About 65% of women diagnosed with breast cancer don't meet national exercise recommendations after they've been diagnosed, and Black women are much less likely to meet exercise recommendations than white women.
Electroacupuncture ‚Äì a type of acupuncture where a small electric current passes between pairs of acupuncture needles ‚Äì has been found to ease fatigue, anxiety, and depression in women diagnosed with early-stage breast cancer who are taking an aromatase inhibitor.
Early results suggest that treating just the area around where a cancer used to be with radiation may be as good as treating the whole breast with radiation.
Hypofractionated radiation after lumpectomy offers better quality of life than conventional schedule.
A study suggests that women 67 and older diagnosed with early-stage breast cancer are more satisfied cosmetically with lumpectomy and brachytherapy compared to other treatment options.
A study has found that women older than 80 diagnosed with early-stage, hormone-receptor-negative breast cancer don't get survival benefits from chemotherapy.
Non-white women have more severe pain with advanced breast cancer than white women.
The combination of Taxotere (chemical name: docetaxel) and Cytoxan (chemical name: cyclophosphamide) offers better survival and fewer and less severe side effects than the combination of Adriamycin (chemical name: doxorubicin) and Cytoxan for treating breast cancer.
Removing the ovaries and taking tamoxifen after breast cancer surgery had benefits for premenopausal women shows a new study done in Vietnam and China.
A new study shows that women who smoked and got radiation therapy to treat breast cancer had a much higher risk of lung cancer later on compared to women who got radiation and didn't smoke.
While most women having breast cancer surgery won't develop an infection, research shows that infections after breast surgery happen more often than expected.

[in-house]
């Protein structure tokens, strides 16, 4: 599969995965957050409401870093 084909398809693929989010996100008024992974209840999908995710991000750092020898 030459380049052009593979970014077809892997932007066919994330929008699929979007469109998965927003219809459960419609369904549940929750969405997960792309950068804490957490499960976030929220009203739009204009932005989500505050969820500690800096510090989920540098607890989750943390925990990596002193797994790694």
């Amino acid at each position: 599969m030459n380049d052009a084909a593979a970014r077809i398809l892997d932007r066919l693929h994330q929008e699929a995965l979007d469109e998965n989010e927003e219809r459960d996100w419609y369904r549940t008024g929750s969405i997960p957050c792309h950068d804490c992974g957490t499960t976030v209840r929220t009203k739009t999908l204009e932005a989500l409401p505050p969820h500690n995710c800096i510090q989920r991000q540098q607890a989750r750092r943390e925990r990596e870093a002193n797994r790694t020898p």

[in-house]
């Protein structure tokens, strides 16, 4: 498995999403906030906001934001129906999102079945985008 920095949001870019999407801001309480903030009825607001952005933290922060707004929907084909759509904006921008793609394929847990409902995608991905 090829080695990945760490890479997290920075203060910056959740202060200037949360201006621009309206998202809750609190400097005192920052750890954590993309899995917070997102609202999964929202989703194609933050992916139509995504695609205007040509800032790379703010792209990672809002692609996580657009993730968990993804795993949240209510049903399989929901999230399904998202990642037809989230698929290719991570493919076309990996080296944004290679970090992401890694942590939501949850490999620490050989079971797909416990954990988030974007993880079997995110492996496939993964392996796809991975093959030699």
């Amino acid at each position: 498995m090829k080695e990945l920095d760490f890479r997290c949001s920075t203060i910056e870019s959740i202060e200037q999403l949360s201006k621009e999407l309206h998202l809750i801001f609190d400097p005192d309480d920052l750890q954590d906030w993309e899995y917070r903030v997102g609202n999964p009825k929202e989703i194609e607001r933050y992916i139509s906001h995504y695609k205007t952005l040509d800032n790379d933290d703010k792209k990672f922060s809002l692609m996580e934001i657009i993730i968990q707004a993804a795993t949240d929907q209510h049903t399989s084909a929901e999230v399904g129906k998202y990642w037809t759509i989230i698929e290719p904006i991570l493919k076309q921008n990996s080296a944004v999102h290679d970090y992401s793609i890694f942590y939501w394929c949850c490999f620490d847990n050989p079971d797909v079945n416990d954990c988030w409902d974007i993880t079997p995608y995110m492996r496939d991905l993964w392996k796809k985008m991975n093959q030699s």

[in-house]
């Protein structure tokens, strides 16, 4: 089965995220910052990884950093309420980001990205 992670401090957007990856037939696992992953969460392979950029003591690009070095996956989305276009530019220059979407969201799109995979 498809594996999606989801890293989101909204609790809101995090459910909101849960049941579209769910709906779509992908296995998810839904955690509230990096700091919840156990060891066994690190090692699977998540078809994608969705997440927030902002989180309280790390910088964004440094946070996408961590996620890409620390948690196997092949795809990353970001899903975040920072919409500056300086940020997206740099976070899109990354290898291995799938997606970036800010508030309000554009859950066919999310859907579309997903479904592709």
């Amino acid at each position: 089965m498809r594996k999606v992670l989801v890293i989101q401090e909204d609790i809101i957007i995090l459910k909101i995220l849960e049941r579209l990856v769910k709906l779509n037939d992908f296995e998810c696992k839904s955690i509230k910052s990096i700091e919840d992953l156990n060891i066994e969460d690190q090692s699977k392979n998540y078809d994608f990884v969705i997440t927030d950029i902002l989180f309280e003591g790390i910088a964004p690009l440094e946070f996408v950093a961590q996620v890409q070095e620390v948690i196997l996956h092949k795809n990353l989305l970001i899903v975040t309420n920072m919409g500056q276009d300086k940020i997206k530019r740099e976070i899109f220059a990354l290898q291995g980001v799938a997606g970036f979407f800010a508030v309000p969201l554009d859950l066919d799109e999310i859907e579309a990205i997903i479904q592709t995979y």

Measuring the Ki-67 protein in breast cancers doesn't help decide who would benefit from chemotherapy in women diagnosed with hormone-receptor-positive, node-negative disease.
A new study shows that breast cancers that are hormone-receptor-positive and later-stage are more likely to come back later than 5 years after diagnosis and treatment compared to cancers that are hormone-receptor-negative and early-stage.
A preliminary study suggests that a targeted therapy may be able to make hormone-receptor-positive breast cancers that have stopped responding to hormonal therapy start responding again.
Women who had lumpectomy to treat an initial breast cancer and then had lumpectomy again to treat breast cancer that came back in the same breast had lower survival rates in the 10 years after the second surgery compared to women who had lumpectomy as the first surgery and then mastectomy as the second surgery.
In a small study, internal radiation after lumpectomy didn't cause the capsules of existing breast implants to contract, leading to good cosmetic results.
Newer chemotherapy medicines and regimens, as well as targeted therapy medicines, are helping women with advanced-stage breast cancer live longer.
During the past 60 years, the average number of women who survived for 10 years after being diagnosed with breast cancer and treated at the University of Texas MD Anderson Cancer Center tripled.
New research suggests that lymphedema may be more common and last longer than generally thought.
Research suggests that a careful weight lifting program that starts with light weights and gradually increases after breast cancer surgery doesn't increase lymphedema risk and could possibly lower the risk of developing lymphedema.
A new study shows that Arimidex and Aromasin are equally good at reducing the risk of recurrence in postmenopausal women diagnosed with early-stage, hormone-receptor-positive breast cancer.
A large study found that women treated with hormonal therapy for breast cancer were 87% less likely to die from lung cancer compared to the average person's risk of dying from lung cancer.
A small, early study suggests that some advanced-stage cancers may respond to an experimental combination of iniparib and Camptosar.
A large study found that iniparib didn't improve survival in women diagnosed with metastatic triple-negative breast cancer, which contradicts results from earlier studies.